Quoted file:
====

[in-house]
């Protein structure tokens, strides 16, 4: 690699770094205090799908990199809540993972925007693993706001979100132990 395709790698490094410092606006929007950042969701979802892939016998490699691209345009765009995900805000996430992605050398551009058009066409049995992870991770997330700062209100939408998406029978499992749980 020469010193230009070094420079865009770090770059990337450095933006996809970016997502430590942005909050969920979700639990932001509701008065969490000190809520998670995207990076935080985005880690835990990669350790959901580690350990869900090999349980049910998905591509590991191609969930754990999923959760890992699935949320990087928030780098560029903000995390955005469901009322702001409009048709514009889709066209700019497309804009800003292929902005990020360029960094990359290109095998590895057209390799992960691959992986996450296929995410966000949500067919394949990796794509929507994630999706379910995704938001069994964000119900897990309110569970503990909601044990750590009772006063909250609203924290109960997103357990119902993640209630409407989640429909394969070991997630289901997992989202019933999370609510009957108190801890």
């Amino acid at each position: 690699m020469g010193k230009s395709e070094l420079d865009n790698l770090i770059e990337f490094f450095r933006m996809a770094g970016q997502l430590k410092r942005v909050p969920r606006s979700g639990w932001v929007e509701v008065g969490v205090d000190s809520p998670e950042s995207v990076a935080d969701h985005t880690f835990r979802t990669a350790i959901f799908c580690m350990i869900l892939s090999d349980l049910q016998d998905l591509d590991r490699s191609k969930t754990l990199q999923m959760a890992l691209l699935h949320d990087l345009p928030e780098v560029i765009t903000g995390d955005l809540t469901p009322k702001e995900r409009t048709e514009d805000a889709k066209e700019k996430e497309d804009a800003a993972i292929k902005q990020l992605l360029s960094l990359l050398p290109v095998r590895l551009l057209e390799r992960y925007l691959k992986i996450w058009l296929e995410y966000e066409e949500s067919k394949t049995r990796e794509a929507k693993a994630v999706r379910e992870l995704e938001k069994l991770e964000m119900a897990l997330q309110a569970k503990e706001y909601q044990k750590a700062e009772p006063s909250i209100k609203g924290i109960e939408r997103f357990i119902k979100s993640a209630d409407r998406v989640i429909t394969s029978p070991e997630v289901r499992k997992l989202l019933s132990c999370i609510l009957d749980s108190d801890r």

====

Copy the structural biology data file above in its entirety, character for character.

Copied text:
[in-house]
């Protein structure tokens, strides 16, 4: 690699770094205090799908990199809540993972925007693993706001979100132990 395709790698490094410092606006929007950042969701979802892939016998490699691209345009765009995900805000996430992605050398551009058009066409049995992870991770997330700062209100939408998406029978499992749980 020469010193230009070094420079865009770090770059990337450095933006996809970016997502430590942005909050969920979700639990932001509701008065969490000190809520998670995207990076935080985005880690835990990669350790959901580690350990869900090999349980049910998905591509590991191609969930754990999923959760890992699935949320990087928030780098560029903000995390955005469901009322702001409009048709514009889709066209700019497309804009800003292929902005990020360029960094990359290109095998590895057209390799992960691959992986996450296929995410966000949500067919394949990796794509929507994630999706379910995704938001069994964000119900897990309110569970503990909601044990750590009772006063909250609203924290109960997103357990119902993640209630409407989640429909394969070991997630289901997992989202019933999370609510009957108190801890």
């Amino acid at each position: 690699m020469g010193k230009s395709e070094l420079d865009n790698l770090i770059e990337f490094f450095r933006m996809a770094g970016q997502l430590k410092r942005v909050p969920r606006s979700g639990w932001v929007e509701v008065g969490v205090d000190s809520p998670e950042s995207v990076a935080d969701h985005t880690f835990r979802t990669a350790i959901f799908c580690m350990i869900l892939s090999d349980l049910q016998d998905l591509d590991r490699s191609k969930t754990l990199q999923m959760a890992l691209l699935h949320d990087l345009p928030e780098v560029i765009t903000g995390d955005l809540t469901p009322k702001e995900r409009t048709e514009d805000a889709k066209e700019k996430e497309d804009a800003a993972i292929k902005q990020l992605l360029s960094l990359l050398p290109v095998r590895l551009l057209e390799r992960y925007l691959k992986i996450w058009l296929e995410y966000e066409e949500s067919k394949t049995r990796e794509a929507k693993a994630v999706r379910e992870l995704e938001k069994l991770e964000m119900a897990l997330q309110a569970k503990e706001y909601q044990k750590a700062e009772p006063s909250i209100k609203g924290i109960e939408r997103f357990i119902k979100s993640a209630d409407r998406v989640i429909t394969s029978p070991e997630v289901r499992k997992l989202l019933s132990c999370i609510l009957d749980s108190d801890r």